Eat More to Lose Weight (Is It Achievable or Not?)

Lisa Lorraine Taylor, BSc, CPT
Published by Lisa Lorraine Taylor, BSc, CPT | Staff Writer
Last updated: March 25, 2024
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What if I tell you that you can increase your calorie intake and still lose weight? It sounds counterintuitive knowing the main rule for weight loss is a calorie deficit, right?

Not entirely, because during my long career, I’ve seen this method help some clients lose body weight, especially when they hit plateaus.

To build upon my knowledge and experience, I spend a few days sifting through relevant studies and reviewing the results with my dietitian.

These are our findings.

Quick Summary

  • To lose weight effectively, it's possible to eat more by focusing on balanced meals that include proteins, complex carbs, and healthy fats.
  • It's important to avoid muscle catabolism and maintain a healthy metabolic rate by consuming sufficient calories.
  • Men need an average intake of 2500 calories daily to maintain weight and 2000 for weight loss, while women should aim for 2000 calories for maintenance and 1500 for losing about one pound per week.
  • From my experience, the concept of eating more to lose weight is effective when it involves nutrient-rich foods that enhance metabolism and muscle preservation.

How Come You Can Eat More to Lose Weight?

a tray of food for a person to eat more to lose weight

You can eat more to lose weight because our bodies are complex biological machines with sophisticated adapting mechanisms to calorie disbalance, and they burn fewer calories when there’s not enough fuel.

My clients find that once they start eating more balanced meals, they begin to lose weight.

However, even when dieting, the worst option would be undereating because it will bring more harm than good, especially in the long run.

What Happens When We Are Constantly Undereating?

When you reduce caloric intake to get into the caloric deficit, your body begins to change the way it burns body fat.

Without enough calories from food, the body tries to find another fuel source and starts breaking down less favorable tissues.

According to a study in the New England Journal of Medicine, if that calorie deficit prolongs for an extended period, the body switches to a conservation state called ‘starvation mode’ to prevent it from eating itself completely [1].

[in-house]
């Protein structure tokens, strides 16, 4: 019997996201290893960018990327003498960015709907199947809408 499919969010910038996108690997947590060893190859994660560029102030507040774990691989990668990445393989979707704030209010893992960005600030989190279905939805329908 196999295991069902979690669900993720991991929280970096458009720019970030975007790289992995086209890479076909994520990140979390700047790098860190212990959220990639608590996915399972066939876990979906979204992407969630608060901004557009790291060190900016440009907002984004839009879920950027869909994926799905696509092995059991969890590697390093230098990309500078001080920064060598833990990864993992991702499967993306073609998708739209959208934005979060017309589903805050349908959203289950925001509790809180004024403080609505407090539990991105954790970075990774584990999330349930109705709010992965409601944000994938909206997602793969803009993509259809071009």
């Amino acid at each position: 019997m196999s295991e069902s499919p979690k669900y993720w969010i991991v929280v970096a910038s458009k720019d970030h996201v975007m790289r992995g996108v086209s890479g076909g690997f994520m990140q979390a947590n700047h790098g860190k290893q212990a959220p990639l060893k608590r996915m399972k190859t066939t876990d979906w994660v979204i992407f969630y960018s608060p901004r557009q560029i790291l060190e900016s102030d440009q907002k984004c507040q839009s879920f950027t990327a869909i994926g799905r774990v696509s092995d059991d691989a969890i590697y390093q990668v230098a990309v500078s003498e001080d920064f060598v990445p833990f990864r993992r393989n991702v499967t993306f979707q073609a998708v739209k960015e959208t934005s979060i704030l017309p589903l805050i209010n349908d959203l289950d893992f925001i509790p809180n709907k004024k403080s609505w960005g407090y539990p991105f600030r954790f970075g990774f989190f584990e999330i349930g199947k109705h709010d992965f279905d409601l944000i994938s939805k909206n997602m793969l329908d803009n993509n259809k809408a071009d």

Muscle Catabolism

Person in sweater holding stomach

In this state, the body slows down metabolism or basal metabolic rate (how many calories your body burns daily at rest) and switches energy sources from exclusively glycogen (stored glucose) and body fat to muscle tissue [2].

This is called muscle catabolism, and it’s far from the best way to lose weight. Many of my clients experience it when they notice their strength diminishing despite losing weight.

You should avoid this condition since muscles are highly metabolically active, being among the body’s highest energy consumers, so the less muscle you have, the less energy expenditure occurs.

On top of that, according to a study in the National Library of Medicine, a prolonged strict low-calorie diet eventually increases the stress hormone cortisol in the body, making weight loss an even more challenging task and carrying a lot of potential unwanted health issues [3].

That’s why sometimes you need to eat more calories to lose weight.

More Food - More Efficient Body

Holding a cooked chicken

To prevent muscle loss and keep a healthy metabolic rate, you need to eat enough calories to feed the muscle tissue.

My clients report that when they started eating more, especially proteins and complex carbs, they actually felt their bodies becoming more efficient and energetic.

But even more important than the amount of food is the type of food you provide your body with.

Eating foods that increase metabolism and contain enough protein will give your muscles their building blocks and also keep you satiated longer [4].

A similar goes for foods rich in complex carbs and fiber as they will keep you less hungry, prevent carb cravings, and utilize more energy necessary for their slow digestion.

“High protein foods can also help with weight loss by decreasing hunger and promoting a sense of fullness. High protein diets are extremely effective in weight loss because they preserve muscle mass and prevent decreased metabolism.”

- Brittany Dunn, MS & Certified Sports Dietitian

This way, more calories will come from healthy foods rich in those macros - veggies, fruits, nuts, whole grains, and lean proteins.

Psychological Benefits of Eating More Food

Eating more will also alleviate the feelings of deprivation, making weight loss look like a less laborious task.

It will positively affect your willpower (as we only have a limited amount daily) and likely prevent you from binge eating episodes.

Personally, I found that eating more healthy foods made me feel less deprived and surprisingly made my weight loss journey feel easier.

Overall, this diet, combined with weight lifting to burn fat, should preserve your muscles and keep your metabolic rate relatively high while on a slight calorie deficit, prompting your body to burn calories from fat, preferably.

What About This NEAT Process?

Man doing chores in his house

A considerable role in how many calories we will burn in a day plays a process called ‘Non-exercise activity thermogenesis (or NEAT), and it’s a thing many people tend to overlook.

It’s the energy burned on activities other than breathing, exercise, digesting, or eating and involves small movements throughout the day, like chores and any kind of manual labor.

A study in the National Library of Medicine showed that when participants were provided with extremely low calories, their NEAT scores dropped [5].

On the contrary, participants who consumed too many calories daily had a better NEAT score.

These results can be associated with more energy production that may provide you with conscious efforts to move more.

However, this phenomenon is not universal, as many people tend to gain weight when the NEAT score doesn’t compensate for increased calorie intake.

Role of Specific Nutrients in Weight Loss When Eating More